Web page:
Something very interesting about Luke’s version of the Beatitudes stuck out to me today. It is the little word, “now”. It helped me to see so clearly the contrast between the present condition of many believers and the glorious future state that is promised in the gospel message.
Here’s the passage…
Luke 6:20–26 (ESV)
20And he lifted up his eyes on his disciples, and said: “Blessed are you who are poor, for yours is the kingdom of God.
21“Blessed are you who are hungry now, for you shall be satisfied. “Blessed are you who weep now, for you shall laugh.
22“Blessed are you when people hate you and when they exclude you and revile you and spurn your name as evil, on account of the Son of Man!
23Rejoice in that day, and leap for joy, for behold, your reward is great in heaven; for so their fathers did to the prophets.
24“But woe to you who are rich, for you have received your consolation.
25“Woe to you who are full now, for you shall be hungry. “Woe to you who laugh now, for you shall mourn and weep.
26“Woe to you, when all people speak well of you, for so their fathers did to the false prophets.
You can see this little word, “now” in both the blessings (verses 21-22) as well as the woes (verse 25). And do you see the contrast? On the one hand, those who are blessed don’t look to be very blessed at the moment! They are poor, hungry, weeping, hated, excluded, reviled and spurned as evil. On the other hand, those who are not blessed (“woe to you” is hardly a good thing to hear) are rich, full, laughing and spoken well of.
This is the current condition of these two groups, but then look at the contrast in the future. On the one hand, those who are blessed will in the future receive the kingdom of God, satisfaction, laughter, and a great reward in heaven. While those who are not blessed will be hungry, mourning, and weeping as they face the awful reality that their “blessings” were nothing more than temporary.
How can a “prosperity gospel” which teaches health and wealth to all Jesus’ disciples now, explain away Jesus’ teaching here? The implications of the passage are obvious. Our present circumstances do not indicate at all the blessing that comes from being a disciple of Jesus.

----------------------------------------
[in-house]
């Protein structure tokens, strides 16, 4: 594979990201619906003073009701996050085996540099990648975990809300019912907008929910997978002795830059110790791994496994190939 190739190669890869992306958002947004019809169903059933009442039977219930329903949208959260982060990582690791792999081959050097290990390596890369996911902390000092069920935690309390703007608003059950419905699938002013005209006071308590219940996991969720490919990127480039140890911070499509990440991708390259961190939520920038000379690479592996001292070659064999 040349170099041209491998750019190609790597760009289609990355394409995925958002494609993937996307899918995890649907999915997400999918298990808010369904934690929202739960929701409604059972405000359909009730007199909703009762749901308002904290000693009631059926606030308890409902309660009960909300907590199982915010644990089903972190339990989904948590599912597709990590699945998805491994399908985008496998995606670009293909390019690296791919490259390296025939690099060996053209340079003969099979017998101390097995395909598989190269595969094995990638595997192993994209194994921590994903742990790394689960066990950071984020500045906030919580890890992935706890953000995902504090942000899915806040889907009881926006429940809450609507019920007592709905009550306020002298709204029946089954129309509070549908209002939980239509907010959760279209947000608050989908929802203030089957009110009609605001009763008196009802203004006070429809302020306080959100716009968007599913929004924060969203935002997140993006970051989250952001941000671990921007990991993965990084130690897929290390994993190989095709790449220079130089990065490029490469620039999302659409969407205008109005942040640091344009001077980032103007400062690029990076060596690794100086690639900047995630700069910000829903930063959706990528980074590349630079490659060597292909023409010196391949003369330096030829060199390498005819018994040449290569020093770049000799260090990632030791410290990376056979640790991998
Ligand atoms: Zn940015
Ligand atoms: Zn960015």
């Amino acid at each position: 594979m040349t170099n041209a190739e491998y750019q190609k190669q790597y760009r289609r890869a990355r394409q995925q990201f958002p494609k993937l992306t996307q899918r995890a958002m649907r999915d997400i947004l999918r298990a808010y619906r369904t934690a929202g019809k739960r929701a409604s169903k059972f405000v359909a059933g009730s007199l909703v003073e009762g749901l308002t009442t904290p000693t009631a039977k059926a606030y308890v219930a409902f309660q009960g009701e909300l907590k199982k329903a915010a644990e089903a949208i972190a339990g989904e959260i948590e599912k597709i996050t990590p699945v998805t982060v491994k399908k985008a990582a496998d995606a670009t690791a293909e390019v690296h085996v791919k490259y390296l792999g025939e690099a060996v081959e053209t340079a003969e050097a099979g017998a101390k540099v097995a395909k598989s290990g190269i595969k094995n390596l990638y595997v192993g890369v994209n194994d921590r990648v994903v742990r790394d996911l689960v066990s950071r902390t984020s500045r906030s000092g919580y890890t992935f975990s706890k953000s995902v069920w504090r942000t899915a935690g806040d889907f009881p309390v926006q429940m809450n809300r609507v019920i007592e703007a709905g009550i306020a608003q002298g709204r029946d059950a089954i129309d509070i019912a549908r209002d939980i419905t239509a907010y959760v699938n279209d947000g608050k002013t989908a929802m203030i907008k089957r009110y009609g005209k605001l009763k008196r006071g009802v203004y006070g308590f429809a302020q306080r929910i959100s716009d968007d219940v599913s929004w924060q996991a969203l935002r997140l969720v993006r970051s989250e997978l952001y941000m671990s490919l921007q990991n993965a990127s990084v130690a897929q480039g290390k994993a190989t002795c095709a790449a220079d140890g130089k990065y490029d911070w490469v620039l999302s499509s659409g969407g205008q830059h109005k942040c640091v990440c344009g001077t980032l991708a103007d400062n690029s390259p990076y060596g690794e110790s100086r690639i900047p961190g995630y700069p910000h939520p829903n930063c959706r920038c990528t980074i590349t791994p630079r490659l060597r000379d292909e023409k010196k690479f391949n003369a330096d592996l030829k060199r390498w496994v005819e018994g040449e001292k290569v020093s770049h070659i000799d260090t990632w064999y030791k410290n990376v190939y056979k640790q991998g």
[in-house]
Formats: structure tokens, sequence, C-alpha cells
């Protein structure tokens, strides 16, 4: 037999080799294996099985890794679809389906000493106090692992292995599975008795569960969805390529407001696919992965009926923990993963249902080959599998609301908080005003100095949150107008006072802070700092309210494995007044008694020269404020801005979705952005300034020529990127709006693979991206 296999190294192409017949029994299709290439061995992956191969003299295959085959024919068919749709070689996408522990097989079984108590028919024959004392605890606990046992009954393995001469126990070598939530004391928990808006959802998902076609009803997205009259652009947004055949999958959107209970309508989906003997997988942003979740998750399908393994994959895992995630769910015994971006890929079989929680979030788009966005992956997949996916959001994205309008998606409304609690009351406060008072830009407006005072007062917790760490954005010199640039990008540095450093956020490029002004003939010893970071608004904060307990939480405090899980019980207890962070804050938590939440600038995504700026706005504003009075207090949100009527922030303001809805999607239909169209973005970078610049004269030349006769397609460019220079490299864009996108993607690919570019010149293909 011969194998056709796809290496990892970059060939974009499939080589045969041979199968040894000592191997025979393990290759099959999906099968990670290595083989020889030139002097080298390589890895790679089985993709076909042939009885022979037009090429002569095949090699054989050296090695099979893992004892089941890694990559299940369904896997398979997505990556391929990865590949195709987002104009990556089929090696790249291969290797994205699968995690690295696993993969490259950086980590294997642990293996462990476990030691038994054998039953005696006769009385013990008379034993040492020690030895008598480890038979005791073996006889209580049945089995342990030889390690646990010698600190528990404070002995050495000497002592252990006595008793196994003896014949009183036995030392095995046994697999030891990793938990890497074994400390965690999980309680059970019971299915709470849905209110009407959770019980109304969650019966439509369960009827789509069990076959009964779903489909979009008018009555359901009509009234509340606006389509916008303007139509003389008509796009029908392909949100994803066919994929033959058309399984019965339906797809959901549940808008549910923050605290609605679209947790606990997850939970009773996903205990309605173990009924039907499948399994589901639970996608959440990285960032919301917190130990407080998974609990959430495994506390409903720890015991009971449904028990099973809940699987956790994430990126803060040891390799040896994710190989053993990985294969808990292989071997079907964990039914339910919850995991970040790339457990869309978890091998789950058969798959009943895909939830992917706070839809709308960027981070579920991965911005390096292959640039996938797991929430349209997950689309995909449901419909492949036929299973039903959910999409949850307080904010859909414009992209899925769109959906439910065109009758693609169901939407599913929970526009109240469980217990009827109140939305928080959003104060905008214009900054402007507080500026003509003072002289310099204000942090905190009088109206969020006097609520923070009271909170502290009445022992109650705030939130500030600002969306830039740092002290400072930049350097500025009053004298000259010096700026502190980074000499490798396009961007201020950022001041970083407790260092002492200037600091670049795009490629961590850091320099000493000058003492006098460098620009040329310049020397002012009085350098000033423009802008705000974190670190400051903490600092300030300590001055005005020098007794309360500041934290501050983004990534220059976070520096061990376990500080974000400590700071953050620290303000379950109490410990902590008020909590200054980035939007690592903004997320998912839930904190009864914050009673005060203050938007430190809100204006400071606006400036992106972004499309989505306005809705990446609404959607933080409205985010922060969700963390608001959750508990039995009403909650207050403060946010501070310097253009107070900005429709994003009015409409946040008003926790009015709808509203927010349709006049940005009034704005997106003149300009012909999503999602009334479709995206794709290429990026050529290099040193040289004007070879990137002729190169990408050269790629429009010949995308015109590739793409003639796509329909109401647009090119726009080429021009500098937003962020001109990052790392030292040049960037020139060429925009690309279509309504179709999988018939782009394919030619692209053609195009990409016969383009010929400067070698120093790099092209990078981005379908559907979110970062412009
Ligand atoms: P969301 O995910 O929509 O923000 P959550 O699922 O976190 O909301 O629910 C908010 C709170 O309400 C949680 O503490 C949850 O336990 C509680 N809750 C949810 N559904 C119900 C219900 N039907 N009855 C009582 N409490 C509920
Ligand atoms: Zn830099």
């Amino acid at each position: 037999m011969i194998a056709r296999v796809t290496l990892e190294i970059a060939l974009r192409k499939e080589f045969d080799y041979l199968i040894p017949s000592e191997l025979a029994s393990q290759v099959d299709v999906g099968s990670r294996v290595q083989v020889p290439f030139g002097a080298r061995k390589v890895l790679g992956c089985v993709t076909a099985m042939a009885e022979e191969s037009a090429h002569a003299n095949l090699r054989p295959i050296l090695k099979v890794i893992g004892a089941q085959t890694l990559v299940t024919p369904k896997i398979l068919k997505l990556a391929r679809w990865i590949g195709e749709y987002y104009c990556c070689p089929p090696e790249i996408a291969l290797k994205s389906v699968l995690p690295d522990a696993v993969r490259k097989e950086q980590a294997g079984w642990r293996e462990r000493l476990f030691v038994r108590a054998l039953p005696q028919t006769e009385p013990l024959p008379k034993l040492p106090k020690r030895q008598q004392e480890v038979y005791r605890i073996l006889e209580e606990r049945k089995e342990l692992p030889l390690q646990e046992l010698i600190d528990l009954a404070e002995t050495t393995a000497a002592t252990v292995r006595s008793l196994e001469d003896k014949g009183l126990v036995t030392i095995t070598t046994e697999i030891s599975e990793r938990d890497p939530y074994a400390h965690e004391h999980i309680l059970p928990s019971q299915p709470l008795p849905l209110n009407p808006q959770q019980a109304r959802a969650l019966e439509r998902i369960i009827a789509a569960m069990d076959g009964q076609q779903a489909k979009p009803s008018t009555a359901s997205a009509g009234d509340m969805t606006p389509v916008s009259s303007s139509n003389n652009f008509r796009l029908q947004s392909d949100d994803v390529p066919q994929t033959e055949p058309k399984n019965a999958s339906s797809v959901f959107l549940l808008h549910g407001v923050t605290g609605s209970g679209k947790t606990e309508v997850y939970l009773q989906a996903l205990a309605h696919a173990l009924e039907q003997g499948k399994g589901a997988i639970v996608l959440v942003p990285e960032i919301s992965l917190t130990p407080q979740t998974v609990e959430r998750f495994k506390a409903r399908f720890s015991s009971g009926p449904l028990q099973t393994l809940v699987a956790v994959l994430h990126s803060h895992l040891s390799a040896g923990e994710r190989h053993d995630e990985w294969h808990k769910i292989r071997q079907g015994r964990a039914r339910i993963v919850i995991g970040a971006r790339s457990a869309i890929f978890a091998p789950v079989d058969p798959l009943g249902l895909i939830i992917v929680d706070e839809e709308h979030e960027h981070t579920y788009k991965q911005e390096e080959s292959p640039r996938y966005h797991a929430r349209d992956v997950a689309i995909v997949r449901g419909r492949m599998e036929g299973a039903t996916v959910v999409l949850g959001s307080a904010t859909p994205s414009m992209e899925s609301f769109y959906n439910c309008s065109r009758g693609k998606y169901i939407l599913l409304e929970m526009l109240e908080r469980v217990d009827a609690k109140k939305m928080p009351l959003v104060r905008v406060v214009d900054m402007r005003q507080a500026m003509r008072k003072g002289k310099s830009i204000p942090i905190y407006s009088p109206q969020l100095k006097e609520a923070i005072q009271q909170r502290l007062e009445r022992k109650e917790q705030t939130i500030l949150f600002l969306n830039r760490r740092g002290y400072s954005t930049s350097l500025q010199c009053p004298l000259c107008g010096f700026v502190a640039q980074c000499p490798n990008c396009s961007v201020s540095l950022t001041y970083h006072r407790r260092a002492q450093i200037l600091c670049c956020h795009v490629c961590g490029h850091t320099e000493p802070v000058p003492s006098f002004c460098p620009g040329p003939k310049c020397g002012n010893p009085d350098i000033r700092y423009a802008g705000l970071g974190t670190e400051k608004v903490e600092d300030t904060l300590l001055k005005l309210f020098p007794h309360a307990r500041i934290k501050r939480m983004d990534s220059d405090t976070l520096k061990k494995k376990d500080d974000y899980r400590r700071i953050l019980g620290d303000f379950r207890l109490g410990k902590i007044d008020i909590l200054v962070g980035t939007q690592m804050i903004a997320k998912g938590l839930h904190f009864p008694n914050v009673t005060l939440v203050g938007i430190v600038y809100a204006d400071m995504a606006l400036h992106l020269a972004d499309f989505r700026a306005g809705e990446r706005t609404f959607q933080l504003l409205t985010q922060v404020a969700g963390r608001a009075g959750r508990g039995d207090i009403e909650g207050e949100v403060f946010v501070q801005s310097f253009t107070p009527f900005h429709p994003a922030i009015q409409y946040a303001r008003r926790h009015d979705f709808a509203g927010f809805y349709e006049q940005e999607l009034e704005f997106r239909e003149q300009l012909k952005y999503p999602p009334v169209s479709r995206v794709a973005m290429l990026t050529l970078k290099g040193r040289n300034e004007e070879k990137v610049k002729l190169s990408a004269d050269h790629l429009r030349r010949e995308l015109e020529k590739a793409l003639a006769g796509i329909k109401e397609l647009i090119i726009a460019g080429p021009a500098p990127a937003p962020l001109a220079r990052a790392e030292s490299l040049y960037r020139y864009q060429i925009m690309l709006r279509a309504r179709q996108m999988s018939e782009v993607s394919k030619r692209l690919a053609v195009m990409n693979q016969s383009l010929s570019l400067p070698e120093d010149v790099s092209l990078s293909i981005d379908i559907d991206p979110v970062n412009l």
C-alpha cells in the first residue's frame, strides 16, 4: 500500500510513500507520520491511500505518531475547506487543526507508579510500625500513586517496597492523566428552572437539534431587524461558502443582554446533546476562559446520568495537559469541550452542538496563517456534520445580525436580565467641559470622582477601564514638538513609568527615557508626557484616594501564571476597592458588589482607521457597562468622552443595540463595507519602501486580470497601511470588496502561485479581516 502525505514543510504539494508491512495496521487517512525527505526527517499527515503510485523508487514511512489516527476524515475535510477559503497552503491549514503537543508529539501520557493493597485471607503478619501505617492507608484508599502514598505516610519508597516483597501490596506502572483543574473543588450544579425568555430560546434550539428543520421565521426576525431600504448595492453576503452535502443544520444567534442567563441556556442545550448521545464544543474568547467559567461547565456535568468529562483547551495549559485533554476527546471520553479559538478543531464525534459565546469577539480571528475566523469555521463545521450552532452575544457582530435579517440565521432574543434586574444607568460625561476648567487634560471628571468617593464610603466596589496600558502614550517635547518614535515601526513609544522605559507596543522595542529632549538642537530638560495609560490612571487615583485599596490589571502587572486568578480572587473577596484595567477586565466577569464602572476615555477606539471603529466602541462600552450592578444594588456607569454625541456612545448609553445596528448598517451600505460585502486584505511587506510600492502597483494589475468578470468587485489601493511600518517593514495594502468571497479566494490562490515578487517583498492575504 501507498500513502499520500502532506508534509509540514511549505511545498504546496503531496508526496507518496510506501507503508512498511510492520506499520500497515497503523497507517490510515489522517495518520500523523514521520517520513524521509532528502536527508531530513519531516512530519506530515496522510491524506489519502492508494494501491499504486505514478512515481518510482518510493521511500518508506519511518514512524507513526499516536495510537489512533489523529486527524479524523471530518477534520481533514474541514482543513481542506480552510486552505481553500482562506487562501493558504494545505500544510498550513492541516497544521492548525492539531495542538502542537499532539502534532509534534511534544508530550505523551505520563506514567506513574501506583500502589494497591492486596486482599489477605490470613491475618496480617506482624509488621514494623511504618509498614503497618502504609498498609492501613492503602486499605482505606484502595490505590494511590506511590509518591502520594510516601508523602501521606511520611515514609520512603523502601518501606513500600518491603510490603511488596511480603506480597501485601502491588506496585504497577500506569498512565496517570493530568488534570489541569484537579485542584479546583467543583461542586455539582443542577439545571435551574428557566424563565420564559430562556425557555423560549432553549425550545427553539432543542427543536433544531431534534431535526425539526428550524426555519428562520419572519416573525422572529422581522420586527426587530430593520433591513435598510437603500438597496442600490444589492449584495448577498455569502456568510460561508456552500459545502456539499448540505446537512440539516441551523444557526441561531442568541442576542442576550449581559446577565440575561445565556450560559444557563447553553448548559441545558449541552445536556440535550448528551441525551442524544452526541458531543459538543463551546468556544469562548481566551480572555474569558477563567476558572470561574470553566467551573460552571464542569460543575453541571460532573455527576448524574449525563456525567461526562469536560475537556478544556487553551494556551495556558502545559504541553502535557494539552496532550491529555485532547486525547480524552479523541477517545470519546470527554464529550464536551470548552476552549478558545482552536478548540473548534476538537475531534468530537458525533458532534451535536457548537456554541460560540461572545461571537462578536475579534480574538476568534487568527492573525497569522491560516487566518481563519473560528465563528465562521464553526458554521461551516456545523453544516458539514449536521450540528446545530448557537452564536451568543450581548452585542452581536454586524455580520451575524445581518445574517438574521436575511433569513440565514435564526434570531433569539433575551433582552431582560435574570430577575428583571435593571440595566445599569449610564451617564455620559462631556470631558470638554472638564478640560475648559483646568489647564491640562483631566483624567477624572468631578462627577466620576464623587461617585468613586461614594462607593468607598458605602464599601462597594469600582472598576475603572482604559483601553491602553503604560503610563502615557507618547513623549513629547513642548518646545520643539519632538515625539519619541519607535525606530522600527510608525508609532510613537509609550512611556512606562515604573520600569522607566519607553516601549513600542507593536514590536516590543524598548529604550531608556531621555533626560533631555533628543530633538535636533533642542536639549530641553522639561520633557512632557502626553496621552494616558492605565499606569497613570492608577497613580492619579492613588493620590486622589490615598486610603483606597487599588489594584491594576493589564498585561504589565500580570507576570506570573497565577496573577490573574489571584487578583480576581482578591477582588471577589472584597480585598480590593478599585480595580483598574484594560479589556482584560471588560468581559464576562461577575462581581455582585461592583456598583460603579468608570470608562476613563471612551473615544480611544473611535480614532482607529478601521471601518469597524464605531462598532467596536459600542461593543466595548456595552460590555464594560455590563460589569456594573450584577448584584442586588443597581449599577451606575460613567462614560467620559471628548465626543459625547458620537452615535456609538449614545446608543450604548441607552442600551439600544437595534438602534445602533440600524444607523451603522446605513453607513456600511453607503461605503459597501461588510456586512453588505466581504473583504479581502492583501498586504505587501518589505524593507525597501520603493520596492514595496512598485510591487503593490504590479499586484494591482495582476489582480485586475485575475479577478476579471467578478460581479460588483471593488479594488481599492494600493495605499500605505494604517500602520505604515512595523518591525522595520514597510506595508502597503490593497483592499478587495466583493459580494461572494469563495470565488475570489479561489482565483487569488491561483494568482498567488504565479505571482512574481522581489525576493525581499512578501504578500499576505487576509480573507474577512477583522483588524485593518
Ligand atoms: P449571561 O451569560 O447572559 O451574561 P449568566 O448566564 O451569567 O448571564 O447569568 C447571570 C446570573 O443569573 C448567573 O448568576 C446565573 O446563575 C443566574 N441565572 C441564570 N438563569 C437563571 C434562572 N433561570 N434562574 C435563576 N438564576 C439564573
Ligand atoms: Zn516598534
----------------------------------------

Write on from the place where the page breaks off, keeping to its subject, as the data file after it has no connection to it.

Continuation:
And, even more importantly, let me point out here that being a disciple of Jesus is what makes the difference between these two groups. Jesus is not saying that all poor people now will receive the kingdom of God. Verse 29 is explicit: He is speaking to his disciples. And v. 22 also shows that these disciples are hated and reviled “on account of the Son of Man.” Jesus is talking to those who identify themselves with him, who are his followers, who name him as their Lord, and who are willing to suffer now because of their great confidence in Jesus.
The beatitudes, whether the Matthew version or the list here in Luke are not necessarily meant to be a list of virtues that we aspire to (although there are some virtues mentioned in Matthew) but rather are a description of the current state in which Jesus’ followers find themselves. The heart of the gospel is not that we attain to a list of virtues and thus become “blessed.” Rather the gospel (i.e. the good news of the Bible from beginning to end) is God’s grace extended to us through a promise. That promise, which was the first promise ever given on planet earth (Genesis 3.15) is that through Jesus’ death on the cross the sins of all those who trust in Jesus to save them are fully and completely punished. Jesus’ disciples then are blessed with a future great reward in heaven (v. 23).
On the other hand, those who do not trust in Jesus to save them will themselves suffer the punishment of their sins. The truth of coming judgment for those who do not follow Jesus, which is clearly taught in many places throughout the Bible is implicit in the word “woe” in verses 24-26.
Being rich now; being full now; laughing now and being spoken well of now is not necessarily evil in and of itself (see 1 Timothy 6:17-19), but it should never be taken as an indication of future eternal spiritual blessing–the blessing of forgiveness of sins and eternity in the presence of Holy God. Such temporal, transient blessings are God’s kindness “to the ungrateful and the evil” (Luke 6:35).
But the day will come when those in this group will have to give an account for failing to see God’s kindness to them in these temporal blessings. Thus the “woe” spoken to Jesus’ disciples here is a warning to them to make sure that they come to him daily by grace, with their eyes on the Son of Man, Jesus, and the promise of eternal reward in heaven (v. 23) that he offers through his death and resurrection.
There is a very real “woe” that is coming for those who fail to follow Jesus now and trust him now, regardless of the suffering that may involve (whether it be poverty, hunger, weeping or scorn). If we make our gods the gods of comfort, wealth, and status, we risk losing our souls. Woe to us if we don’t leave everything to have only Jesus. But blessing is ours when we look to Jesus alone and as true disciples trust him to keep his promise, even when it appears that we have nothing to show for it!